Find Tony's full Classic Doctor Who on Britbox list of reviews here.
The Seeds of Death is the Ice Warriors' tribute to The Cybermen as they attempt to invade the Earth via a Moonbase. This time though rather than a Gravitron we have T-Mat. T-Mat is the teleportation system that the world has come to rely on for all transport of all people and goods over long distances. This is, of course, barking mad. But let's just assume humanity loses its mind, which wouldn't surprise me on recent evidence.
The Ice Warriors have spotted the weakness and opportunity in T-Mat and thus begins their cunning plan. It does begin with murder. Murder and resistance. And then more murder, escape, and collaboration, which brings me to Fewsham (Terry Scully). Fewsham is unusual in Doctor Who - actually so is Phipps (Christopher Coll) - in that they react to the murder and horror around them in normal human ways: fear, shock, and nervous exhaustion. Fewsham doesn't want to die so he collaborates with the Ice Warriors until the point he can collaborate no more. Phipps escapes but the constant terror almost brings him to the point of a nervous breakdown, which Zoe isn't only mildly sympathetic about. Both Scully and Coll put in fine performances but whilst Fewsham's death is a kind of justification poor old Phipps dies almost un-mourned. It's a classic example of what I've mentioned before, the utter inability for Doctor Who to allow proper grief.
Also whilst I'm talking about dying a lot of people in this story die out of sheer stupidity. They stand still whilst an Ice Warrior lines up a shot and die. Even Zoe gets into this act when she's in the firing line of an Ice Warrior. She stands stock still whilst watching Fewsham trying to prevent the Ice Warrior killing her rather than doing a runner. If she was a minor character, she'd be dead. This links - slightly - to the Ice Warrior's apparent inability to see people hiding in plain sight. There's one occasion when Phipps is basically standing in front of an Ice Warrior and the Ice Warrior just looks straight through him. It's a mercy that humans often stand still right in front of the Ice Warriors so that they can make up for their bad vision by not having to try and hit a moving target.
There's also an architect out there somewhere who designed the T-Mat base on the Moon and then - I hope for sanity's sake - never worked again. The heating controller is the wheel from a small ship marked with big science-fiction television series labelling just in case you get a bit confused. The base has corridors within corridors. It has a room with mirrors. I mean who project managed this stuff? Who got bribed?
Then there's the Ice Warriors plan being dependent on a plant that is destroyed by water when invading the Earth. Now, to their credit they're aware of this and try to stop weather control from turning on the rain by knocking out weather control but if you knock out weather control by shooting its control system wouldn't it just revert to natural weather? Perhaps the fungus, which breeds like rabbits, will do its job so quickly that humanity won't be able to save itself.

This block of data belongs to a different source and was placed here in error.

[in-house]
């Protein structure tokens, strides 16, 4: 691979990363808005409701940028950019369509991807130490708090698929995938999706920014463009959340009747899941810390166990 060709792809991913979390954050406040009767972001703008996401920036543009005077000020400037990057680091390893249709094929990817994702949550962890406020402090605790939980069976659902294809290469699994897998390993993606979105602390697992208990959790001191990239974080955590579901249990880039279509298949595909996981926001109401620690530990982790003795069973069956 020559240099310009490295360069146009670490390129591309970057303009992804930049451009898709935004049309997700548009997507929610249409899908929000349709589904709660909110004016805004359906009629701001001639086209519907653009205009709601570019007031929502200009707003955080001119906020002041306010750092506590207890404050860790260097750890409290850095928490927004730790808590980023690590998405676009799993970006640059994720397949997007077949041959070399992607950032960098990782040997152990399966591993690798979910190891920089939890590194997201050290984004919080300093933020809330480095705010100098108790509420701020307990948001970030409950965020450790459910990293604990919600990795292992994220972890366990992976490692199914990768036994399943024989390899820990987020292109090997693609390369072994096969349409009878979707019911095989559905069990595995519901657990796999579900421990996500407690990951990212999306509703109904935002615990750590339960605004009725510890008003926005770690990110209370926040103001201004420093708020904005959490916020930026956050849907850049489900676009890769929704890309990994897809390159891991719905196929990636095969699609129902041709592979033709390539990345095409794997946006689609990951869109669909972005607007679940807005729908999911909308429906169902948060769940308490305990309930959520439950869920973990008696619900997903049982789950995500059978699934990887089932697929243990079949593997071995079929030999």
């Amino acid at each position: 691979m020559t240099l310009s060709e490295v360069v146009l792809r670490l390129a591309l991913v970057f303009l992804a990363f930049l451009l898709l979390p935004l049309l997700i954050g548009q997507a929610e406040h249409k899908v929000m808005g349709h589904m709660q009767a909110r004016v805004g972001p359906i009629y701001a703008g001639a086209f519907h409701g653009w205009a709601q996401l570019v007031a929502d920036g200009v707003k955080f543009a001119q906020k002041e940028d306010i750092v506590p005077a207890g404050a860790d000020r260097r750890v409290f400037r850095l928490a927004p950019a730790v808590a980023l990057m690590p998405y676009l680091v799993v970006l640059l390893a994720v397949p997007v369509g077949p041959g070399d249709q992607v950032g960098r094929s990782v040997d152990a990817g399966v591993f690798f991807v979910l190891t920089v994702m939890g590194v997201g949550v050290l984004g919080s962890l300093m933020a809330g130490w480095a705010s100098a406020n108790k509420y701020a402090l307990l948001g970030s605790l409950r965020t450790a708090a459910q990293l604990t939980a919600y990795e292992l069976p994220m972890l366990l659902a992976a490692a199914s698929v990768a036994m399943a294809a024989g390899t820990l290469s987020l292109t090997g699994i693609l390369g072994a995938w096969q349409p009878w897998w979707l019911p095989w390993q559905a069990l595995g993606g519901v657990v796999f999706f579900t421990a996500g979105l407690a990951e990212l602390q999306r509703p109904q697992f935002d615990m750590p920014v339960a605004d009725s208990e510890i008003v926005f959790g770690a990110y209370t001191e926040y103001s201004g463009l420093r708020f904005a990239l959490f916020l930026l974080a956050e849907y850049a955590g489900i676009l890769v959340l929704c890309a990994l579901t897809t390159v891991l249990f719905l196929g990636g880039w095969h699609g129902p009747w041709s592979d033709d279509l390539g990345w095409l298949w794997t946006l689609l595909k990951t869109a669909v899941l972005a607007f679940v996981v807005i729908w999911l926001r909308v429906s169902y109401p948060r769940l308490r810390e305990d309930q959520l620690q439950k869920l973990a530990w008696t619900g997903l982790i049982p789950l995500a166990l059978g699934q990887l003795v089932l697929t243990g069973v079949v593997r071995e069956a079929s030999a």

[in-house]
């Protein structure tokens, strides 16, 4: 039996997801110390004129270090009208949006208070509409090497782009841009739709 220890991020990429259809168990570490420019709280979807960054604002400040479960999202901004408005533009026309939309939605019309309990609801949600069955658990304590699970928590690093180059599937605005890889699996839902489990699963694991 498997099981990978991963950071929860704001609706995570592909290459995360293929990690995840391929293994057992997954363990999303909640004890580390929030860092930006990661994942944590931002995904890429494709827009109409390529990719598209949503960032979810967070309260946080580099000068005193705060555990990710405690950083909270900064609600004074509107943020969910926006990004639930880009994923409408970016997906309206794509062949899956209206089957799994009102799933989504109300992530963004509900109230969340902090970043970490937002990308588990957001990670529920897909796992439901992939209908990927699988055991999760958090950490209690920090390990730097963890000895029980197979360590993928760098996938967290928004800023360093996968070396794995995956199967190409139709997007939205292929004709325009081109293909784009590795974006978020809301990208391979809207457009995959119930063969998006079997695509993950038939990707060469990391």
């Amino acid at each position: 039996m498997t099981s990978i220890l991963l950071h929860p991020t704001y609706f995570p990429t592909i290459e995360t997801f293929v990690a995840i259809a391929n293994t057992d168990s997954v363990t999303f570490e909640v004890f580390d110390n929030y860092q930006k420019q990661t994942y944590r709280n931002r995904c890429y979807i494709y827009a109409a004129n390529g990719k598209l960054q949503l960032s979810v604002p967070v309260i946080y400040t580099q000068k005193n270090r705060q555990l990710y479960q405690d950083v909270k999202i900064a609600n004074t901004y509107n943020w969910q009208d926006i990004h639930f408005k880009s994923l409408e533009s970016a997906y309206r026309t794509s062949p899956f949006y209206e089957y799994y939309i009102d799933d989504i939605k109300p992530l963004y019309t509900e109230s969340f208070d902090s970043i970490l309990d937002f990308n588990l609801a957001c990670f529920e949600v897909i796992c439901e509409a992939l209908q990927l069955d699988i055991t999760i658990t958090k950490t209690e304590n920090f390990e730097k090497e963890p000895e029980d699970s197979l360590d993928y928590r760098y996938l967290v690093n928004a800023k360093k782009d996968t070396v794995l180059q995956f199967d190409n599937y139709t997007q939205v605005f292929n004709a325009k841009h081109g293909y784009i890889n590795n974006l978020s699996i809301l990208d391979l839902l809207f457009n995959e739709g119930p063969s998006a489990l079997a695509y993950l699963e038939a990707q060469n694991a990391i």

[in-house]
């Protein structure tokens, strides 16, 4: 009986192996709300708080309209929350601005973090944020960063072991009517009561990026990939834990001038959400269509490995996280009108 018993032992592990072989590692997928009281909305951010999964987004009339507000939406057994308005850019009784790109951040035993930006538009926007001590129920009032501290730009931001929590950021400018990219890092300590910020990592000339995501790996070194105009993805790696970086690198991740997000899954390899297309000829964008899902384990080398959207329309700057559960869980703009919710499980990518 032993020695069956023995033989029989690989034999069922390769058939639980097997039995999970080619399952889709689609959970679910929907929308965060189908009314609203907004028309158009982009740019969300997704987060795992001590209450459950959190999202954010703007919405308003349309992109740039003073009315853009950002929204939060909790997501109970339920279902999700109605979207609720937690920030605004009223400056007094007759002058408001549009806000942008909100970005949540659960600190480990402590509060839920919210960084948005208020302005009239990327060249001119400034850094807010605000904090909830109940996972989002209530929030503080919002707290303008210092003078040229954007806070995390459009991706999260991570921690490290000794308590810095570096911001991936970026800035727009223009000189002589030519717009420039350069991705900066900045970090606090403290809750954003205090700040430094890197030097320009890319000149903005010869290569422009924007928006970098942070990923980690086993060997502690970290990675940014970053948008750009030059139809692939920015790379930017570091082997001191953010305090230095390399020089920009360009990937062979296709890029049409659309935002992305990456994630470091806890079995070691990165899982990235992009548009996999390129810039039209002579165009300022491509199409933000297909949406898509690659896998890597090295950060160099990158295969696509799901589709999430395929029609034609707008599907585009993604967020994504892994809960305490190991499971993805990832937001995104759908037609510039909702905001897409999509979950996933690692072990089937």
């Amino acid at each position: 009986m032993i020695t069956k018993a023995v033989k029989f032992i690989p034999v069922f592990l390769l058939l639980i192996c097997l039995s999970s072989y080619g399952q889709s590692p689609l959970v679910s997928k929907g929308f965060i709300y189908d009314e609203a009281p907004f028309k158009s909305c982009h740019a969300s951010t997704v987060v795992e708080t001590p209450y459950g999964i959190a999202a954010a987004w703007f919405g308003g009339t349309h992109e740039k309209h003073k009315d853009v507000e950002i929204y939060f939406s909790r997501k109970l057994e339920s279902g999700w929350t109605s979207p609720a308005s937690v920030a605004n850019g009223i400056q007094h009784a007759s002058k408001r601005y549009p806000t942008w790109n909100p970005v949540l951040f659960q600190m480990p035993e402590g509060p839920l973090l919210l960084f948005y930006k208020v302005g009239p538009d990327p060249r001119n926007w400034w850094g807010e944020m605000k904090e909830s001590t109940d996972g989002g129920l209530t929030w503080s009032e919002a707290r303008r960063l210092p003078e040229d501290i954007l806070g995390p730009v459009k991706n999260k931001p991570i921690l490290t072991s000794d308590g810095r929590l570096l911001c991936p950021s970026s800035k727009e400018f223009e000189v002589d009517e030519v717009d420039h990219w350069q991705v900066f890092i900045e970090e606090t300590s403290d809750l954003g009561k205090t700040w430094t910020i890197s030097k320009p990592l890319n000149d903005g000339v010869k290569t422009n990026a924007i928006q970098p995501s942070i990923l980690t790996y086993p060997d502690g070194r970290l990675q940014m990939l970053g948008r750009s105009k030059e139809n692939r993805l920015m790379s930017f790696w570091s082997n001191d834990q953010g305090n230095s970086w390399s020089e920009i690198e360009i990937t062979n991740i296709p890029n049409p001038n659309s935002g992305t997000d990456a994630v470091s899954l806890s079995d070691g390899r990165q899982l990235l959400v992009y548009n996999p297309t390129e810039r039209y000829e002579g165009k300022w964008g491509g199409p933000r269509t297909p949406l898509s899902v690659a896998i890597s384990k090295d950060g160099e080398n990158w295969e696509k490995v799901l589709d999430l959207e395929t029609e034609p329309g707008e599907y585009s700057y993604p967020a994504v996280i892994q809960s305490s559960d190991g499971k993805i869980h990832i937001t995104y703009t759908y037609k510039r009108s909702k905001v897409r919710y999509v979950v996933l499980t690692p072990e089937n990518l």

The fungus is, of course, a combination of foam and balloon seed pods. And, by Jove, there's a lot of foam in this story, which leads to one of my favourite moments as The Second Doctor falls through the door into Zoe's arms at the beginning of Part Six and Wendy Padbury starts giggling at the site of the stumbling foam covered Patrick Troughton. It's still there and it is rather lovely.
The Ice Warriors are still slow, hissing stumblebums but Brian Hayles has got around this slightly by introducing Slaar (Alan Bennion) who is an Ice Lord. He's less tortoise, more lizard. He's in charge. He gets most of the dialogue and is easier to understand. The Ice Warriors are visually impressive, which the director, Michael Ferguson, takes the most advantage of when filming one of them out on Hampstead Heath.
I have left out my normal paragraph of praise for Troughton because it really I can't think of a time when he's not superb. There's some joyful stuff in this story probably capped off by his reaction to the foam and the famous: "Your leader will be angry if you kill me. I'm a genius."*
Hines and Padbury too are up to their usual standards, although I do think on occasion Zoe acts far more stupidly than her characters intelligence and training would make you assume she'd act.
There's some fine support work from Louise Pajo as Miss Kelly**, who the key T-Mat technician without whom no one would seem to be able to put the system back together, which is surely a case of putting a basket of eggs in one basket already full of eggs; Ronald Leigh-Hunt as Commander Radnor and Philip Ray as Professor Eldred.
I'm particularly enamoured of the fact that these futuristic men turn up in the PVC onesies carrying bog standard 60s briefcases as if, instead of getting off T-Mat, they've just stepped off the Bakerloo Line.
Anyway, I've kind of picked at the flaws of this story much more than it deserves. It is too long; it is pretty much a bog-standard Troughton story. You could swap in the Cybermen with a couple of tweaks and you probably wouldn't notice but it is elevated I think by Fewsham, Phipps, Miss Kelly and Professor Eldrad: the ordinary people being extraordinary.
*Actually, I think this line gets additional oomph from the brilliantly timed reaction of the actors playing the Ice Warriors.
**Who, for me, is up there with Wendy Gifford as Miss Garrett in the Ice Warriors in terms of beautiful, technocratic women. It's almost as if Brian Hayles has a type.
Tony Cross is the creator of the wonderful Centurion Blog's found HERE and HERE.
Image – BBC.